Lactation support providers from Durham, Orange, Chatham, and Wake Counties in North Carolina recently met to discuss the landscape of lactation support in our communities, especially the gaps in care toward race equity, language equity, gender equity, and universal access. One important outcome of that discussion was a letter regarding an open International Board Certified Lactation Consultant (IBCLC) position at a local hospital. Thank you to Breastfeed Durham for sharing the letter and providing the opportunity to sign on in support.
The letter and community lactation support has prompted the local hospital to review its current job posting, reflecting a more equitable lens in hiring by removing the Registered Nurse credential from the IBCLC position. Replication of this model currently is under consideration in other communities.
The following was originally posted on the Breastfeed Durham website: https://breastfeeddurham.org/equity-in-the-ibclc-credential/ You can find updates at the Breastfeed Durham link, too.
On March 8, 2021, a group of community advocates requested that Breastfeed Durham and other community groups advocate for the IBCLC credential to be recognized by Duke Health and other surrounding hospitals as a standalone credential. After meeting with our team of lactation support providers and advocates in Durham County and the surrounding areas, we drafted the letter below.
Dear Human Resources at [Hospital],
It has come to the attention of local lactation providers in Durham and the greater piedmont area that [Hospital], requires that IBCLCs (Internationally Board Certified Lactation Consultants) hold the additional license of Registered Nurse. We value [Hospital]‘s work to become more equitable and inclusive. Thank you for being willing to hear concerns and ensure leadership hears them too. As [Hospital], works to become a more equitable space for the community, we ask that the current policy be reconsidered. Requiring a concurrent RN license to perform IBCLC duties continues patterns of structural and institutional racism.
Breastfeeding is considered the “great equalizer,” providing infants with life-long better health outcomes as well as improving health outcomes for parents who human milk feed. The inequities that affect Black and Brown community-members in other health outcome measures, are also found in breastfeeding outcomes. The American Academy of Pediatrics (AAP) and World Health Organization (WHO) recommendations for exclusive breastfeeding for the first six months of life are not attained by the majority of families, especially Black and Brown families. The long history of slavery, settler colonization, criminalization of lay-midwives, and further historical trauma have certainly affected breastfeeding rates in the present; however, current practices such as [Hospital]’s education requirements only perpetuate the inequities.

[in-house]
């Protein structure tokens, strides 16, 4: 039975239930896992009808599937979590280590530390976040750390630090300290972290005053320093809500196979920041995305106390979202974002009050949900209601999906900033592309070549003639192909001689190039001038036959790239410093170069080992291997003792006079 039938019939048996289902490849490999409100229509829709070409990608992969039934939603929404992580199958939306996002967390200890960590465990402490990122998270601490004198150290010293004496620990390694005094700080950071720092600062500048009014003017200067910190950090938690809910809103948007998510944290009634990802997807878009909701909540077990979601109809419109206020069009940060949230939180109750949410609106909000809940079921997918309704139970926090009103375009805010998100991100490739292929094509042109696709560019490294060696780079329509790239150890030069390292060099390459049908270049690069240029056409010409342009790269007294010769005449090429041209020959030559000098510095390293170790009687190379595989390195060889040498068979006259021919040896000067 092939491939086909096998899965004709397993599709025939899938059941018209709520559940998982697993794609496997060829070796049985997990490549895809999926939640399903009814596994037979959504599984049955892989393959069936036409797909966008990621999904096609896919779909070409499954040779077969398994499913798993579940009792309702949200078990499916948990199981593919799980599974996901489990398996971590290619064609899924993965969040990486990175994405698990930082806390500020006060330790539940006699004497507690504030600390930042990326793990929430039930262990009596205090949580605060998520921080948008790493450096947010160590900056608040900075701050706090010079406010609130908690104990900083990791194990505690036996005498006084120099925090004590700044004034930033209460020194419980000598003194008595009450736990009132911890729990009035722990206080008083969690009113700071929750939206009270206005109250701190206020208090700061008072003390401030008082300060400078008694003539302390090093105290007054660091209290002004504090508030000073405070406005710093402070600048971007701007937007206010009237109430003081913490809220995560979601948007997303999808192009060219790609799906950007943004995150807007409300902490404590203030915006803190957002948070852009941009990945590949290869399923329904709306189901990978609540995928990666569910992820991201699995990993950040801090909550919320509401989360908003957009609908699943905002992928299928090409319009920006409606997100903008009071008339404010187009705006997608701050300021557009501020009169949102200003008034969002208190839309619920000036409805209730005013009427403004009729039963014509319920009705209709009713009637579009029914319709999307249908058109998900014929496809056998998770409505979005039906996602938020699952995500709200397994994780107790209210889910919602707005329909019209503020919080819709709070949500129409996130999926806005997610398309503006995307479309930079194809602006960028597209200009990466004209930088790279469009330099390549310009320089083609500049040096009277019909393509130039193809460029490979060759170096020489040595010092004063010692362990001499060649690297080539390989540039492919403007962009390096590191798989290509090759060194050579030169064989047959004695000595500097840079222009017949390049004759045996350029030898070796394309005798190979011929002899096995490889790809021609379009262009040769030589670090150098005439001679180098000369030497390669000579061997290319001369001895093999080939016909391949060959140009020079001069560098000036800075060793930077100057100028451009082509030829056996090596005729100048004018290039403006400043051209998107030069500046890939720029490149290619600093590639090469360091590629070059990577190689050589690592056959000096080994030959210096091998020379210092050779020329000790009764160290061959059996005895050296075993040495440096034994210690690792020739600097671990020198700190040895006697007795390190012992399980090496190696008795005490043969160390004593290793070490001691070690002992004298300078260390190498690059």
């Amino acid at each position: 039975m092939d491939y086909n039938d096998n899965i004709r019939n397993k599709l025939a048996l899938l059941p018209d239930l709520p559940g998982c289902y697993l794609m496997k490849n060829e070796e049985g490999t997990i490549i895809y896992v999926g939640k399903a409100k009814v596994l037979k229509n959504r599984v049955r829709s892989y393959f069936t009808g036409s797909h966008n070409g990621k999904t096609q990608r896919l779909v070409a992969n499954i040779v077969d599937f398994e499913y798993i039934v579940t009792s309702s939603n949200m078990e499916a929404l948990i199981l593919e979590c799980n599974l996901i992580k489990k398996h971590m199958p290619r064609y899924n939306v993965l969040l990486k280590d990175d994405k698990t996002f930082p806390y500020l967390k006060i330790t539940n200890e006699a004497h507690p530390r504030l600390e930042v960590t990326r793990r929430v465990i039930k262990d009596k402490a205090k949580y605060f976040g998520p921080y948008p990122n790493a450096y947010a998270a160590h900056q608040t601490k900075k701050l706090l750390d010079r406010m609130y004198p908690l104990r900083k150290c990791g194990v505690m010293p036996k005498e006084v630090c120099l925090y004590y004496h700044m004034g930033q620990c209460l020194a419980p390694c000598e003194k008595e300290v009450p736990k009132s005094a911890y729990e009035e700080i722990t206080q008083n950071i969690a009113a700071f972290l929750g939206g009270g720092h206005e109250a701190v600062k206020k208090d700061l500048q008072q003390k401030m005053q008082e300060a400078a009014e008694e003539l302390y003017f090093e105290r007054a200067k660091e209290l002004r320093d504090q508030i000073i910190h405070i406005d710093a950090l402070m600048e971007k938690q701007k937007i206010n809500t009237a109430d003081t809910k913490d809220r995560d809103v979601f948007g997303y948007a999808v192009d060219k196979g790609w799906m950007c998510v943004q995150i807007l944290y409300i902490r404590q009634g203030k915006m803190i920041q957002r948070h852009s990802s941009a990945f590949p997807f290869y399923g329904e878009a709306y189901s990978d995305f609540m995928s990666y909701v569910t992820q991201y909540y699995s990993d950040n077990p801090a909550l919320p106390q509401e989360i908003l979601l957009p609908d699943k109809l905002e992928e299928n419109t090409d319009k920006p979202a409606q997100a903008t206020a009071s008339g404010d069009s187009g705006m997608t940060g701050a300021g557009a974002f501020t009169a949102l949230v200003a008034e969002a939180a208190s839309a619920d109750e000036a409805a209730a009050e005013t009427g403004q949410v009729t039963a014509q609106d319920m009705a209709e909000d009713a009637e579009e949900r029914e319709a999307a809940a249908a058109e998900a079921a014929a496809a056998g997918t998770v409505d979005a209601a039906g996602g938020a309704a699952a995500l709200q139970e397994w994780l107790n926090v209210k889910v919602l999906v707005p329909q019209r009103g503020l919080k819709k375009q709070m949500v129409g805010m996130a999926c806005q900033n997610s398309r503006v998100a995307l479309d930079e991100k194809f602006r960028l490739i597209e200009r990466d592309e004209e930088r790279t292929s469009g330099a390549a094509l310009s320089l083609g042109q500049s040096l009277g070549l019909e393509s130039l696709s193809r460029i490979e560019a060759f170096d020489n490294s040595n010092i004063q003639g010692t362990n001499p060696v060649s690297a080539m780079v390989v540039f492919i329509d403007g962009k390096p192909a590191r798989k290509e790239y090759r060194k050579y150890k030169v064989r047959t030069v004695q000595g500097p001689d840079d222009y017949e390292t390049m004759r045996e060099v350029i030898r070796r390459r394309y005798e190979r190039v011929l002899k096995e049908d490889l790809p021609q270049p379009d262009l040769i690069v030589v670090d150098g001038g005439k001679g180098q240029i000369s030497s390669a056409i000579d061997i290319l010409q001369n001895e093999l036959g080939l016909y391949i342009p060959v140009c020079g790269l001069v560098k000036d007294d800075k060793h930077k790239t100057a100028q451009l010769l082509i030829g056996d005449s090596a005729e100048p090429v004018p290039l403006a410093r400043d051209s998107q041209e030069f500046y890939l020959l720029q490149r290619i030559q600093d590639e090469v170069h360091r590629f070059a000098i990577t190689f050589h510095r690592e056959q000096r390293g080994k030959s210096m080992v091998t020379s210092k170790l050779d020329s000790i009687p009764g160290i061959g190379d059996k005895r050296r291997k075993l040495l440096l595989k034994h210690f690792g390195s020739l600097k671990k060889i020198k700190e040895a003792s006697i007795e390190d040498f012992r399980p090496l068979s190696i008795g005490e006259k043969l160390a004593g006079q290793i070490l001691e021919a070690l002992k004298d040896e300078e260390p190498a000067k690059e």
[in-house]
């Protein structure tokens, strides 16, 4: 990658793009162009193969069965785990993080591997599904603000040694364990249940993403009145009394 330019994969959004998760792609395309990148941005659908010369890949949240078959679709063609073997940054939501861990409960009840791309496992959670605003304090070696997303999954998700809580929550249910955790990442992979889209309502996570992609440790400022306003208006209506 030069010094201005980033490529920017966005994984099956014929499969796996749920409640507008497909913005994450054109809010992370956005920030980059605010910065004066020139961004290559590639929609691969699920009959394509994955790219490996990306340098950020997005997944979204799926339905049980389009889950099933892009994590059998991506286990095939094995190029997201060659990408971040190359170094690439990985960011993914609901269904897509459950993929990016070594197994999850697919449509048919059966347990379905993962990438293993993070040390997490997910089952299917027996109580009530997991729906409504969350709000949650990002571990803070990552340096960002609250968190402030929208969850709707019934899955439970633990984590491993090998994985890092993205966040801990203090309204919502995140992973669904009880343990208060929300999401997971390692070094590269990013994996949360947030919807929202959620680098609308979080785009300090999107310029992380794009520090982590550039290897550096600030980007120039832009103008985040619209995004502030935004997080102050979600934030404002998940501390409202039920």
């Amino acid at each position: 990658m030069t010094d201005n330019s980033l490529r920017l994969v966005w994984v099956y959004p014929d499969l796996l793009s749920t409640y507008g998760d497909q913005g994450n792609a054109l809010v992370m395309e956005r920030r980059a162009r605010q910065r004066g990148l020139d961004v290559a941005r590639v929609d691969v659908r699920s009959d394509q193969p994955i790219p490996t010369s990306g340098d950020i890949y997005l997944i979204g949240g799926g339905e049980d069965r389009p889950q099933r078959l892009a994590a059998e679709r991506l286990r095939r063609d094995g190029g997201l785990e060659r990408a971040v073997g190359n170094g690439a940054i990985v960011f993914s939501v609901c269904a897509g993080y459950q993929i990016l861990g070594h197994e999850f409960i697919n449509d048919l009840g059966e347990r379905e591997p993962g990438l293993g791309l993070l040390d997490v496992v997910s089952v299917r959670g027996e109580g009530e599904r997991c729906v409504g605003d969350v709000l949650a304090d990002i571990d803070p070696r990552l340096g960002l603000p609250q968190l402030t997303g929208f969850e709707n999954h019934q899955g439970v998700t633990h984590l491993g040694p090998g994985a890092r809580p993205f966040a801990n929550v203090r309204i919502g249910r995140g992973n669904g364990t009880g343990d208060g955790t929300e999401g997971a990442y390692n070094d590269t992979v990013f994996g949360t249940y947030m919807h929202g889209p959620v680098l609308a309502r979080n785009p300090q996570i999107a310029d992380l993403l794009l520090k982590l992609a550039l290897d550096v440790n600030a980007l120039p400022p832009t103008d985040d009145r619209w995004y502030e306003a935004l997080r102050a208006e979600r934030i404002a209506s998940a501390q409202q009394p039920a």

Unequal access to higher education has led to disparities in who provides care in our community. 80% of RNs in North Carolina are white. Only 8% of NC RNs are Black. We live in a city where 38% of the population is Black and 13% is Latinx. Unreasonably restrictive and expensive requirements for the IBCLC certification have led to similar statistics in the lactation profession. 90% of IBCLCs are white. As Tamar Ringel-Kulka, MD, MPH notes in her 2011 study1, Black Durham parents cite bias from healthcare professionals and culturally incongruous care as affecting breastfeeding outcomes. Hiring Black and Latinx lactation providers is of utmost importance to decreasing inequities in breastfeeding outcomes in Durham.
Many hospitals in the area are utilizing more equitable hiring practices. Hospitals that don’t require an RN license for IBCLCs include UNC, Novant Health, Cone Health, and Atrium to name a few. We hope that [Hospital] will consider revising the current hiring policy to align with other leaders in healthcare across the state.
We look forward to continuing to work together to support families in the community. Please do not hesitate to reach out with any concerns or questions. Thank you.Sincerely,
Member of the Durham Community
(click here to add your name or your organization name)
USLCA’s letter supporting IBCLC as a stand-only credential: https://uslca.org/wp-content/uploads/2020/02/Support-for-IBCLC-as-a-Standalone-Credential.pdf
1. Community based participatory research of breastfeeding disparities in African American women Infant Child Adolesc Nutr. 2011 Aug; 3(4): 233–239.
2. Enhancing Breastfeeding Through Healthcare Support: Results from a Focus Group Study of African American Mothers Matern Child Health J. 2016;20(Suppl 1):92-102. doi:10.1007/s10995-016-2085-y